So for all the misguided people who blamed Campbell for the team's misfortunes -- as if McNabb or, hey, Joe Montana or John Elway, would have taken you to the NFC playoffs behind D'Anthony Batiste and Chad Rinehart, take heart: I finally agree with you today:

I'm happy Campbell will soon be gone too, if for different reasons. It means he'll gets out of NFL purgatory, where one thing never changes: If you're already on the roster and have carried water for the franchise you'll always be less valuable than the exotic candidate from abroad.

Speaking of Big Al, this whole D. McNabb love-in overshadows a monster story: that the No. 1 free agent in the NFL a year ago is now the NFL's No. 1 overpaid malcontent, a guy the Eagles thought so little of they wouldn't even give up a second-round draft pick to procure him.

Shanahan appears to be seething every time Haynesworth's name is mentioned. He can't believe a guy who essentially has made $31 million for 14 games, can't join the team for offseason workouts because he has "his guy" to train him. His guy? Who, PX-90's Tony Horton? Some Nepalese Sherpa with special herbs and a diet regime more effective than driving past Wendy's without stopping?

What we have now is two heels-in-the-dirt hardheads who won't budge. And who always wins that game? The coach. (Well, this coach. Jim Zorn would have been told to keep his mouth shut and let Portis do what he wants).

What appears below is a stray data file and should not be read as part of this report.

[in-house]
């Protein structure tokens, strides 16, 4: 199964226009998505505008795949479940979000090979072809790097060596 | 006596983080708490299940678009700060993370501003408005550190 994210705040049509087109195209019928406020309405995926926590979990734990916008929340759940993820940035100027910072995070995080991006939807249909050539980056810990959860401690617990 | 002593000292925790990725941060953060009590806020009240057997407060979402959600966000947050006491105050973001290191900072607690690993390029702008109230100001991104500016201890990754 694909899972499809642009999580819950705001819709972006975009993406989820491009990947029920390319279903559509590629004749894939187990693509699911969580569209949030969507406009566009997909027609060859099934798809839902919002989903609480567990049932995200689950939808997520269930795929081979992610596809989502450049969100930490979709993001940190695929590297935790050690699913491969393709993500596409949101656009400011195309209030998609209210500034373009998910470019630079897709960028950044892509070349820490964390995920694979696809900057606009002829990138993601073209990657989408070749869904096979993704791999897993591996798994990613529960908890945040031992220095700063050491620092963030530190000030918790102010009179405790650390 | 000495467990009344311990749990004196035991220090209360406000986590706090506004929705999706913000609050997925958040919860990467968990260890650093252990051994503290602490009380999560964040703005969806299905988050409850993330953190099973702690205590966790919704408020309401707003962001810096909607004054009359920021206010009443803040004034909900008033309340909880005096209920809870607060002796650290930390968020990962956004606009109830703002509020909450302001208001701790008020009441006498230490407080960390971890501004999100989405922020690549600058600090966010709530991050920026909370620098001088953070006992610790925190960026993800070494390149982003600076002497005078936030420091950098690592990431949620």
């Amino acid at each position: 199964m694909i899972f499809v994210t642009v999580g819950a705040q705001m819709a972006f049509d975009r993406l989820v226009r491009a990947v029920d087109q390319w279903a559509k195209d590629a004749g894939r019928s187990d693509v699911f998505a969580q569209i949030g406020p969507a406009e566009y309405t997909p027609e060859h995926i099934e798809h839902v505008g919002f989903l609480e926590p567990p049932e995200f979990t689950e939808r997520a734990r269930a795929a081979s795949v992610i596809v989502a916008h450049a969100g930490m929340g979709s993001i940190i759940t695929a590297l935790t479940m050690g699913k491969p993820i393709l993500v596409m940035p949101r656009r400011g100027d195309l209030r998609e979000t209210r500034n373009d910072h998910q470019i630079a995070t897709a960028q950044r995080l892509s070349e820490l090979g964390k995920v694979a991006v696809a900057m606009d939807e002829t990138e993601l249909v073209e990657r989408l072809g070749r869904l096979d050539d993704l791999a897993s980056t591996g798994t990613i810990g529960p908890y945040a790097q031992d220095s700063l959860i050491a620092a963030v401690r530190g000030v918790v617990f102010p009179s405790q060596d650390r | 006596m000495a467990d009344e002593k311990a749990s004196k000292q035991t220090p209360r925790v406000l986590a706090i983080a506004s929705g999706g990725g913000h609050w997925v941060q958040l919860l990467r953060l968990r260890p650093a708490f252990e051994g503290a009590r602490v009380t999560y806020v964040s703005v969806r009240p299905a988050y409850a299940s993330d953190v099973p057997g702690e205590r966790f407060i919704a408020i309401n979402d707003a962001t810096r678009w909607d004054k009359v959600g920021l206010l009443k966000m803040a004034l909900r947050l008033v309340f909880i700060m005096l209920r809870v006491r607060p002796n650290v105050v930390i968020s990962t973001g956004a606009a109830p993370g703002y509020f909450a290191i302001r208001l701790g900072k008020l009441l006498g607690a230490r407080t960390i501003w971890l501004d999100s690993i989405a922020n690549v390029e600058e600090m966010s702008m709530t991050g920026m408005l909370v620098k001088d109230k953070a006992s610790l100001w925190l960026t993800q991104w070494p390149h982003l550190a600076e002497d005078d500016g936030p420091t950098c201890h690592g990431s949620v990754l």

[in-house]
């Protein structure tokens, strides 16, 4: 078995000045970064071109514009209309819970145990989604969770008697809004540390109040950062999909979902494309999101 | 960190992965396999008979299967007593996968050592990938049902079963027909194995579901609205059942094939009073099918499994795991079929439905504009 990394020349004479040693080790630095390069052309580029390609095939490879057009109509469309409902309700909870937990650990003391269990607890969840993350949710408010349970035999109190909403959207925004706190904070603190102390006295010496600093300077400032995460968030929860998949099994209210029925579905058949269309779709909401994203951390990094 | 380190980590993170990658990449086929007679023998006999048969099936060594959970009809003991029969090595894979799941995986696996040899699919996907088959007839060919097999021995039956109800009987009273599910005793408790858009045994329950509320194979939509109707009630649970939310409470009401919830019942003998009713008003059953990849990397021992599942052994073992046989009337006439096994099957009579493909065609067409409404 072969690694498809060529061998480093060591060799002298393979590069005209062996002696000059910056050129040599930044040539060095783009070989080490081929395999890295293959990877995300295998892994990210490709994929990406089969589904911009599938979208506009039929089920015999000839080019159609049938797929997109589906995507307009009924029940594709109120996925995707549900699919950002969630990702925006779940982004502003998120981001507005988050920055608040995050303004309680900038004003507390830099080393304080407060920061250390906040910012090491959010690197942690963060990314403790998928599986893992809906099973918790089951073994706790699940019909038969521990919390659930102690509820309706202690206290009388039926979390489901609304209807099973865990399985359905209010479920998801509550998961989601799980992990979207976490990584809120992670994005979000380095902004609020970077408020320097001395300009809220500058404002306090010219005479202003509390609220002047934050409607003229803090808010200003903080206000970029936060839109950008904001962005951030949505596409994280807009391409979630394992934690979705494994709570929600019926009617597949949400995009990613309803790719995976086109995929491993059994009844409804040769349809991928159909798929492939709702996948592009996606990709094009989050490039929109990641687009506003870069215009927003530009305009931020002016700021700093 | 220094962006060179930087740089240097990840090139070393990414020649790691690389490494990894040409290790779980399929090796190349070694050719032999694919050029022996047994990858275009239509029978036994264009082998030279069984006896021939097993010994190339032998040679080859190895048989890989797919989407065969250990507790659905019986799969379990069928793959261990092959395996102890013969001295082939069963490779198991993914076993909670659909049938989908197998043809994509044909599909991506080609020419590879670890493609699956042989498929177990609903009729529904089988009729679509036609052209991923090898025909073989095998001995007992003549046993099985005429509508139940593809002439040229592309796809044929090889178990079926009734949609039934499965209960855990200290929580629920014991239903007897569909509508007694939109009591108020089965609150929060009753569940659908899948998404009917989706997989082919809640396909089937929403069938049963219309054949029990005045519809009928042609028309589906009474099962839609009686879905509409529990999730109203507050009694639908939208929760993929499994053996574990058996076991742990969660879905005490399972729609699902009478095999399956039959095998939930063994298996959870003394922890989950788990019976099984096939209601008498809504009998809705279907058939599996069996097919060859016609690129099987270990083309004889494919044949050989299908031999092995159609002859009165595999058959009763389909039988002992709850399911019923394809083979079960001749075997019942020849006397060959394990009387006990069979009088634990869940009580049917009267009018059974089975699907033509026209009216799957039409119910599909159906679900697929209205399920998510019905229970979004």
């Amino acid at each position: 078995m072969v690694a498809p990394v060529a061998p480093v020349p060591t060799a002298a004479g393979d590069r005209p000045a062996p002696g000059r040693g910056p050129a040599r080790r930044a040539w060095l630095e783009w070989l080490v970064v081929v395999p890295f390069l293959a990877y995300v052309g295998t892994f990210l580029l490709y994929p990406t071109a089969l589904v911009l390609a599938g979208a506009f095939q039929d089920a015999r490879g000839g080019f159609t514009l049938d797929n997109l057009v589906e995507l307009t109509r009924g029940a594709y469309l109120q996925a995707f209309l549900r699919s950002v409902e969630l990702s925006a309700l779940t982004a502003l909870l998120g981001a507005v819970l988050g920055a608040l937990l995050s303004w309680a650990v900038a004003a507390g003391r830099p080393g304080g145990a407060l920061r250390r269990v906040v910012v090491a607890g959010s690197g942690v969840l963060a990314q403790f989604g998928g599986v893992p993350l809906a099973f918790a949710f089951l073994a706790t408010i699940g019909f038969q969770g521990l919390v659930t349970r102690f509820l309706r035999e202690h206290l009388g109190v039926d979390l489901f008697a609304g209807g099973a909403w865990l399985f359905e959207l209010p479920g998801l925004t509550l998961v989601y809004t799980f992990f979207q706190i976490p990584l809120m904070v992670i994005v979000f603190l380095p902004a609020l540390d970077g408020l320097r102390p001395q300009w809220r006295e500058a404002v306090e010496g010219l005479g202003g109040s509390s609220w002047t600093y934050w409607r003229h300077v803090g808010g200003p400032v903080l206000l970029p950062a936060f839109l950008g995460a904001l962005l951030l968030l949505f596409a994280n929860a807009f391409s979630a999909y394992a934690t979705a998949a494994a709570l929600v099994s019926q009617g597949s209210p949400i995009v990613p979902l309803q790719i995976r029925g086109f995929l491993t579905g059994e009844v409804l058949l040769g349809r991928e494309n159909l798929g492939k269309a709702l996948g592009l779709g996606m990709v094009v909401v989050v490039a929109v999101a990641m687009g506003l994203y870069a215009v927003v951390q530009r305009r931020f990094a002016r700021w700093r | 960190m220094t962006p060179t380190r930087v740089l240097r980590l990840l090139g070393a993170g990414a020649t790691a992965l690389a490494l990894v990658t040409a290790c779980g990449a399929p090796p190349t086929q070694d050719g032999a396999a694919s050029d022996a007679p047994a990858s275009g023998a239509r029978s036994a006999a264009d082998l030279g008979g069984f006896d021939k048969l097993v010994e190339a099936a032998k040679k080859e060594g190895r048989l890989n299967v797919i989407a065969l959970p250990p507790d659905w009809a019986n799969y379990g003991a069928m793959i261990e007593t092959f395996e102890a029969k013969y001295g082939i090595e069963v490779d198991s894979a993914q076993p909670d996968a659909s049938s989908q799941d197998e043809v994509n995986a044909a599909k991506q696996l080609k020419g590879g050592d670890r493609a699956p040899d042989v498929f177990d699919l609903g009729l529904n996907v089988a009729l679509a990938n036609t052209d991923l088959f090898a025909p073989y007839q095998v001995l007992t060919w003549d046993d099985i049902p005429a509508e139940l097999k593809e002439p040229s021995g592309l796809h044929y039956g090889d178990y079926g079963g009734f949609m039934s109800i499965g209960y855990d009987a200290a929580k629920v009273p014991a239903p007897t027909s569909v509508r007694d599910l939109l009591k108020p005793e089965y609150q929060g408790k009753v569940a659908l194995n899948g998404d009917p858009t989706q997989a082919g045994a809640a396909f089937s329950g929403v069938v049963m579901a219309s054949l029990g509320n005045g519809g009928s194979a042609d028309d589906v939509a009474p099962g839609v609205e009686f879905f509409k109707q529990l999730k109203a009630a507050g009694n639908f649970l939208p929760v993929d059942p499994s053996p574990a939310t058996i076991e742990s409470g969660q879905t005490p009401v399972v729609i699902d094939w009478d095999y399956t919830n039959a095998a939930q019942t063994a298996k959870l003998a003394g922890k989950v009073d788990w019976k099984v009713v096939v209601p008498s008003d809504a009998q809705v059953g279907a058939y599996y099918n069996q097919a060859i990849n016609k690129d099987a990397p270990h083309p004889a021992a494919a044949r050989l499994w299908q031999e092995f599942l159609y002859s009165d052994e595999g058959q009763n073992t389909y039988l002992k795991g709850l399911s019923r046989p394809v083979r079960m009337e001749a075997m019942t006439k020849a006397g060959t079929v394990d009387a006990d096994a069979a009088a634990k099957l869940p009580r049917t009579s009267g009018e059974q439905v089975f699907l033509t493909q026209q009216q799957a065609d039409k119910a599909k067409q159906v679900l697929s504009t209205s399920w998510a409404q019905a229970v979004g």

Anyhow, this better be a wake-up call for Haynesworth. He would do well to not focus on the Redskins trying to move him; he should focus on the fact that nobody else wants him.

Also, does anyone have a major problem with making a trade inside your own division, basically asking Redskins fans to suddenly fall in love with a guy they found comfort in loathing? And don't start with, "Remember when Sonny came over from the Eagles in '64? How'd that work out?" Sonny Jurgensen came to Washington after just seven years in Philadelphia. His best years were ahead of him. Unless he's channeling Brett Favre, McNabb probably has three quality seasons of signal-calling left. As beloved as he is in parts of Philly, he's also a player who has polarized Eagles fans, who always remind you of his 1-4 mark in NFC championship games.

Having a future Hall of Famer like McNabb is good for the turnstile. He will make people watch, spend money, give people the same hope that is usually taken away by November.

But it seems this is more about not being able to say the word "rebuild" than anything. They can't let themselves not say, "reload." Eleven years running, Snyder is still addicted to the idea the Redskins are just an extra point away from the Lombardi Trophy, and now McNabb becomes the answer.

Bottom line, instead of forward-thinking, instead of drafting and developing a player who could be the Redskins' quarterback the next 10 years -- Sam Bradford or Jimmy Clausen -- the Redskins traded for a player who is past his prime and will turn 34 in November.

The spin: No-brainer. How many times can you acquire a Pro Bowler without giving up a first-round pick, for a guy that already knows your division?

The truth: Andy Reid and the Philadelphia Eagles know Donovan McNabb better than anyone. And they were inexplicably okay with trading him to another team in their own division.

Think about that while you're rushing to the team store for your new No. 5 jersey.